As far back as the ancient Greeks, hand-woven tapestry art was believed to be an important means for decorating affluent homes and important buildings. Tapestry art was even thought to have covered the walls of the Parthenon.
During the Middle Ages and through the Hundred Years war, France was considered the world’s most important producer of tapestry, with Paris being the tapestry capital of the western world. Unfortunately, during Hundred years War, with pillaging and unrest, many woven tapestry pieces were lost or burned for their precious metal content. Eventually tapestry artists, skilled dyers and tapestry craftsmen moved north towards Flanders into what today is called Holland and Belgium.
Today, most surviving pieces of original hand-woven tapestry art are from the 16th to the 19th century. During that time construction consisted mainly of Picardy wool, Italian silk, and gold and silver threads imported from Cyprus.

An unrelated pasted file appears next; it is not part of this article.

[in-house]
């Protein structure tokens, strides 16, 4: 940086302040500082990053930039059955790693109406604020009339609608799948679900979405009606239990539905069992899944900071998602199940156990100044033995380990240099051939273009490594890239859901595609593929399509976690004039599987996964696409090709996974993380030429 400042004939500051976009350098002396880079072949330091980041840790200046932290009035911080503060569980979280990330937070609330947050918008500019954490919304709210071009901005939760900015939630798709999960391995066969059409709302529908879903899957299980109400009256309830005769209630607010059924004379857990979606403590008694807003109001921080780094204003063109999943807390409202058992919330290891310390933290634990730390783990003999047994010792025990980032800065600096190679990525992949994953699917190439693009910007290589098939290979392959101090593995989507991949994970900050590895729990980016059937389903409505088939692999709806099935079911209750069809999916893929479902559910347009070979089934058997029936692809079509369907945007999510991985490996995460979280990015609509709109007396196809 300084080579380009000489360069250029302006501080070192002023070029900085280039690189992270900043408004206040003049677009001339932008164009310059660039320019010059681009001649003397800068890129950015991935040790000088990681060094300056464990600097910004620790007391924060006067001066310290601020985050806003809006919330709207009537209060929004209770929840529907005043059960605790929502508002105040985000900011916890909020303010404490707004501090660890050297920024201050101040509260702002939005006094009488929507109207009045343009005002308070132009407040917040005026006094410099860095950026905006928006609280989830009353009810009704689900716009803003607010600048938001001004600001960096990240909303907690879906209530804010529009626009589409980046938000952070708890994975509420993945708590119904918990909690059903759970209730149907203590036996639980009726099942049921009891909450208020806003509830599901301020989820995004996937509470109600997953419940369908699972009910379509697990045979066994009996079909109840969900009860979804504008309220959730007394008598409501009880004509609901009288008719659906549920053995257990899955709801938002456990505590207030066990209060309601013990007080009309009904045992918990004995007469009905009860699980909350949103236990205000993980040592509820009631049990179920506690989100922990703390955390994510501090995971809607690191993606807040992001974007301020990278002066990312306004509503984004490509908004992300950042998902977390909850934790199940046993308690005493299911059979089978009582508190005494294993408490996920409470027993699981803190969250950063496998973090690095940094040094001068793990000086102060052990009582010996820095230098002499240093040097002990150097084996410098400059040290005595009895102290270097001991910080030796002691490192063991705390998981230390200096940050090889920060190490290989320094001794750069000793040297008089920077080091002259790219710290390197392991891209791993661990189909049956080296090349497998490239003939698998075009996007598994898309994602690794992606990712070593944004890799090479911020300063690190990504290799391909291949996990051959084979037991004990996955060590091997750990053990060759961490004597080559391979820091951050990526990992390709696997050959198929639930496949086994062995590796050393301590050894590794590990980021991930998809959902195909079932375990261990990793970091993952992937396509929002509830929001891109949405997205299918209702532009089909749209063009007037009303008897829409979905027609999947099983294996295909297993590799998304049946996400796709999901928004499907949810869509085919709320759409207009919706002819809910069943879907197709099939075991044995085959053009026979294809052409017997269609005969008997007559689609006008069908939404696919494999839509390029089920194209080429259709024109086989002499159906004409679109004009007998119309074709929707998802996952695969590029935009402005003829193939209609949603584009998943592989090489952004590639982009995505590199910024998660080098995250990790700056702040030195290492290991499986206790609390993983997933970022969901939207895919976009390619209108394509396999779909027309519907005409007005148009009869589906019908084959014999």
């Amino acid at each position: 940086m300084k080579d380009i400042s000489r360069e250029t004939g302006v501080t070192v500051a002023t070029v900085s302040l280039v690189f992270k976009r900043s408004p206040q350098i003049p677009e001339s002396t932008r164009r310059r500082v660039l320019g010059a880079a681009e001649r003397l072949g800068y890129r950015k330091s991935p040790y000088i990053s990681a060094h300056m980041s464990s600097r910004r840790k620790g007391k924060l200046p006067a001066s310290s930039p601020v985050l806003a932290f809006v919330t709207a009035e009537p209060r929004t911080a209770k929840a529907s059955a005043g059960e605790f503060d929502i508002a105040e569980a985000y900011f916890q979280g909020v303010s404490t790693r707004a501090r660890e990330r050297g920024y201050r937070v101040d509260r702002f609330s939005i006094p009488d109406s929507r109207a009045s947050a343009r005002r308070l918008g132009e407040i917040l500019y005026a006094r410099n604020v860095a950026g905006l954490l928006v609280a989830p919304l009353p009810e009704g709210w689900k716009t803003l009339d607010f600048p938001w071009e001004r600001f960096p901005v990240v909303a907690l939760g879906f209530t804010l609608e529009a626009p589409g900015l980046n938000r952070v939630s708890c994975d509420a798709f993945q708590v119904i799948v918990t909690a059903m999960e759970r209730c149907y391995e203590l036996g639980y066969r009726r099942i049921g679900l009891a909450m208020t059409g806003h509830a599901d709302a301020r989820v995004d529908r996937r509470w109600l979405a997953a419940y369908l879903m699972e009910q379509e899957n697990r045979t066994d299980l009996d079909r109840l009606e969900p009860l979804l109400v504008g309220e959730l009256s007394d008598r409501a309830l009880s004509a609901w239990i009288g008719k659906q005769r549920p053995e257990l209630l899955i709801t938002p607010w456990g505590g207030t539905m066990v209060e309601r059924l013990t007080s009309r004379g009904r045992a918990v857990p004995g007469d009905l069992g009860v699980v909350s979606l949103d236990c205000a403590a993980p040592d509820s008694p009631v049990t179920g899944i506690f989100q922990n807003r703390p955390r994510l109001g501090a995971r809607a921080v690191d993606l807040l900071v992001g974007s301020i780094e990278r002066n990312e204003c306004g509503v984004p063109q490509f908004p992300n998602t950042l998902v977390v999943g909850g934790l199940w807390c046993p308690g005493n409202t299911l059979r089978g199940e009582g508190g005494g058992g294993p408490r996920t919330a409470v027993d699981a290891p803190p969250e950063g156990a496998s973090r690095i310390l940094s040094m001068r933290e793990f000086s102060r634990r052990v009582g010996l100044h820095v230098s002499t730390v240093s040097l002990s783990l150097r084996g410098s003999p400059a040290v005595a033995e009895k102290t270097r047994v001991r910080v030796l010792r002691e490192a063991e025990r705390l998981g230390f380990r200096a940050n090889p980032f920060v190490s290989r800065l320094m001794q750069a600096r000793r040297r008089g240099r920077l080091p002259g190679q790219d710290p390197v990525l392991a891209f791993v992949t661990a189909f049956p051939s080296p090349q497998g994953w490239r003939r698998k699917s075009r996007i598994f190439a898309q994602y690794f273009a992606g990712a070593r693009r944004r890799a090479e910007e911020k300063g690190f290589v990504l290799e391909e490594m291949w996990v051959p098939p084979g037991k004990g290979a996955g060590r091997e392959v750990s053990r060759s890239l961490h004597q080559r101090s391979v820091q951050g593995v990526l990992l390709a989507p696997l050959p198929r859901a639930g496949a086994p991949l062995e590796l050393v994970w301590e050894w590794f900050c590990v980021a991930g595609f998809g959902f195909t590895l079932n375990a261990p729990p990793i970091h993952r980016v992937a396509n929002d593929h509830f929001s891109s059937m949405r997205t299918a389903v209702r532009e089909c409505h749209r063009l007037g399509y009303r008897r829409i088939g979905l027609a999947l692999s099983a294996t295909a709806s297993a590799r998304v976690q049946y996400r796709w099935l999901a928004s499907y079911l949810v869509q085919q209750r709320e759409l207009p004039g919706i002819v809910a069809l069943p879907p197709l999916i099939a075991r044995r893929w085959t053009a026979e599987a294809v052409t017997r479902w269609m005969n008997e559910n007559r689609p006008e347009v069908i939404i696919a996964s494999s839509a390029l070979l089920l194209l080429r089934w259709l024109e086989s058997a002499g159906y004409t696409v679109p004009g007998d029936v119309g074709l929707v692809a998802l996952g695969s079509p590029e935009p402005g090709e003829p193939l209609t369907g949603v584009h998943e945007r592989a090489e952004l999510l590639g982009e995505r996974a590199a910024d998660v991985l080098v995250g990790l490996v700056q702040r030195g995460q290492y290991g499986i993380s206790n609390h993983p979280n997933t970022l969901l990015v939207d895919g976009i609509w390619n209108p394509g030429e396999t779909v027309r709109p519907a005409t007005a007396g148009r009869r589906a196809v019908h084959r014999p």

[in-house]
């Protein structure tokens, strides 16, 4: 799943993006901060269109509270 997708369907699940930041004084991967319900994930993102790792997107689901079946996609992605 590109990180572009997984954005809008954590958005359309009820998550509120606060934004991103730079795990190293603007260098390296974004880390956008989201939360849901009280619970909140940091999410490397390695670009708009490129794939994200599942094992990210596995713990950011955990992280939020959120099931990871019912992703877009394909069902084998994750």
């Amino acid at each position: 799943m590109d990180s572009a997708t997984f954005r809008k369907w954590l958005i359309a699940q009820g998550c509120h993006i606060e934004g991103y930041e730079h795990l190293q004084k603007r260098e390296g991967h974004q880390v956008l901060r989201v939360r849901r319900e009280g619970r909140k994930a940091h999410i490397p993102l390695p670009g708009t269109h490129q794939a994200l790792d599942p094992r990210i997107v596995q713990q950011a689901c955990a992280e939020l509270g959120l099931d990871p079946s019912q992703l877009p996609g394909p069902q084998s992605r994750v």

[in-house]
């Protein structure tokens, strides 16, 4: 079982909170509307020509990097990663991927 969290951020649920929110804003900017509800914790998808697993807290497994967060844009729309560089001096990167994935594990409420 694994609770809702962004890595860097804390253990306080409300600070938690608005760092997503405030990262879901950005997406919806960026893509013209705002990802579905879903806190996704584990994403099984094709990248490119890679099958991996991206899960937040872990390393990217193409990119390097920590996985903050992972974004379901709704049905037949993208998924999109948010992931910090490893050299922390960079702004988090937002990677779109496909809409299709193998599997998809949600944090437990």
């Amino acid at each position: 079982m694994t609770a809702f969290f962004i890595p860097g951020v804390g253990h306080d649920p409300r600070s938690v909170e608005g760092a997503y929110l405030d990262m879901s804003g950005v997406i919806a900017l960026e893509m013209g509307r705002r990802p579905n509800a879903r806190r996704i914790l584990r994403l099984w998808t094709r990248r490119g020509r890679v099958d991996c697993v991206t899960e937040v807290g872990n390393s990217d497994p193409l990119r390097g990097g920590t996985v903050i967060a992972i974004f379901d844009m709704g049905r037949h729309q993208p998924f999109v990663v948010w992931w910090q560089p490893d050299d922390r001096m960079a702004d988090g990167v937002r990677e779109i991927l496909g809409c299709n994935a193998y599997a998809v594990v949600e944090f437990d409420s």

Renaissance tapestry, on the other hand, evolved later on with completely opposite views.
The purpose of Gothic pictorial art in hand-woven tapestry art was to tell the story beautifully and effectively, but in all cases to tell the story at any expense. The purpose of Renaissance pictorial art in woven tapestry was to produce illusions of what reality should be.
It was actually more intellectual, more abstract, and more scientific with perfection of form, precision of method, and creative grandeur as its objective for the viewer. The artist Raphael and his Renaissance School of Ancient Roman Art, in actuality, gave rise to the Renaissance tapestry art style in the early sixteenth century.
Between the hand-woven tapestry art of classical antiquity and that of the Thirteenth century, a long period of darkness and artistic void intervened in western culture, and for over a thousand years weavers were content to leave the marking of large wall paintings to artists and embroiderers.
Then, in the early Thirteenth and Fourteenth century, Gothic art appeared in woven tapestry art with it’s unique form of religious mystery and romance to fascinate the viewer. Their hand-woven tapestry art was intensely personal, intensely human, and overall intensely spiritual. The tapestry art created at that time was the work of men permeated with religious consciousness and with the warm comprehension of the omnipresence of their God.